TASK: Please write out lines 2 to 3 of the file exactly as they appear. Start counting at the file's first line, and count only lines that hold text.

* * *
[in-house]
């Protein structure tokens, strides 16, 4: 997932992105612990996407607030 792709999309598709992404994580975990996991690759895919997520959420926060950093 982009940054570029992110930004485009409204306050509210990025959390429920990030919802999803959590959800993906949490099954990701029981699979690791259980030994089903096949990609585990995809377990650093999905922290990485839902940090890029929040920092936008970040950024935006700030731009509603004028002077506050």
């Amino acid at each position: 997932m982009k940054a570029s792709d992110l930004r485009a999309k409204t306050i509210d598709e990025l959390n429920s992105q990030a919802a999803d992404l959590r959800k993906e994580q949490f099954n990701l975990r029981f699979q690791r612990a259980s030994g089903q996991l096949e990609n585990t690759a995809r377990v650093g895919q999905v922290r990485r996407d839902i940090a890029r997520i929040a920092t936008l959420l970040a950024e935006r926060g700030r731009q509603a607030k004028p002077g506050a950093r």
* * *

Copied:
């Protein structure tokens, strides 16, 4: 997932992105612990996407607030 792709999309598709992404994580975990996991690759895919997520959420926060950093 982009940054570029992110930004485009409204306050509210990025959390429920990030919802999803959590959800993906949490099954990701029981699979690791259980030994089903096949990609585990995809377990650093999905922290990485839902940090890029929040920092936008970040950024935006700030731009509603004028002077506050």
């Amino acid at each position: 997932m982009k940054a570029s792709d992110l930004r485009a999309k409204t306050i509210d598709e990025l959390n429920s992105q990030a919802a999803d992404l959590r959800k993906e994580q949490f099954n990701l975990r029981f699979q690791r612990a259980s030994g089903q996991l096949e990609n585990t690759a995809r377990v650093g895919q999905v922290r990485r996407d839902i940090a890029r997520i929040a920092t936008l959420l970040a950024e935006r926060g700030r731009q509603a607030k004028p002077g506050a950093r």